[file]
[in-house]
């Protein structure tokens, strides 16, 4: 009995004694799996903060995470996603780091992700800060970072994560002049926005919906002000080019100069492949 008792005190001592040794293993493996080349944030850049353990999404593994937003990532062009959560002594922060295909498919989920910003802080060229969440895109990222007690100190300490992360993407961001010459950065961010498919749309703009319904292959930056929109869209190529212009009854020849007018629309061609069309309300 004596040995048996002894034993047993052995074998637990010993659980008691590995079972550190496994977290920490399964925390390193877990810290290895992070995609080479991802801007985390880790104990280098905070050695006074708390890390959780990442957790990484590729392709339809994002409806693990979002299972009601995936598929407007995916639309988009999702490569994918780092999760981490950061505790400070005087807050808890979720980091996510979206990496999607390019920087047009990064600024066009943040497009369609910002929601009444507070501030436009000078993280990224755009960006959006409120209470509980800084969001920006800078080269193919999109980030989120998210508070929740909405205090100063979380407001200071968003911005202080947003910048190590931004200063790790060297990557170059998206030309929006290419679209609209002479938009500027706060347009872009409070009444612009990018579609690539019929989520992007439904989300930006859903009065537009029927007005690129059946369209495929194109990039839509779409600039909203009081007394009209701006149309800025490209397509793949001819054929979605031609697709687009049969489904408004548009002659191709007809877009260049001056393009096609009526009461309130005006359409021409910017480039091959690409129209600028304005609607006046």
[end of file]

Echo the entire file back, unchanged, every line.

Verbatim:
[in-house]
């Protein structure tokens, strides 16, 4: 009995004694799996903060995470996603780091992700800060970072994560002049926005919906002000080019100069492949 008792005190001592040794293993493996080349944030850049353990999404593994937003990532062009959560002594922060295909498919989920910003802080060229969440895109990222007690100190300490992360993407961001010459950065961010498919749309703009319904292959930056929109869209190529212009009854020849007018629309061609069309309300 004596040995048996002894034993047993052995074998637990010993659980008691590995079972550190496994977290920490399964925390390193877990810290290895992070995609080479991802801007985390880790104990280098905070050695006074708390890390959780990442957790990484590729392709339809994002409806693990979002299972009601995936598929407007995916639309988009999702490569994918780092999760981490950061505790400070005087807050808890979720980091996510979206990496999607390019920087047009990064600024066009943040497009369609910002929601009444507070501030436009000078993280990224755009960006959006409120209470509980800084969001920006800078080269193919999109980030989120998210508070929740909405205090100063979380407001200071968003911005202080947003910048190590931004200063790790060297990557170059998206030309929006290419679209609209002479938009500027706060347009872009409070009444612009990018579609690539019929989520992007439904989300930006859903009065537009029927007005690129059946369209495929194109990039839509779409600039909203009081007394009209701006149309800025490209397509793949001819054929979605031609697709687009049969489904408004548009002659191709007809877009260049001056393009096609009526009461309130005006359409021409910017480039091959690409129209600028304005609607006046």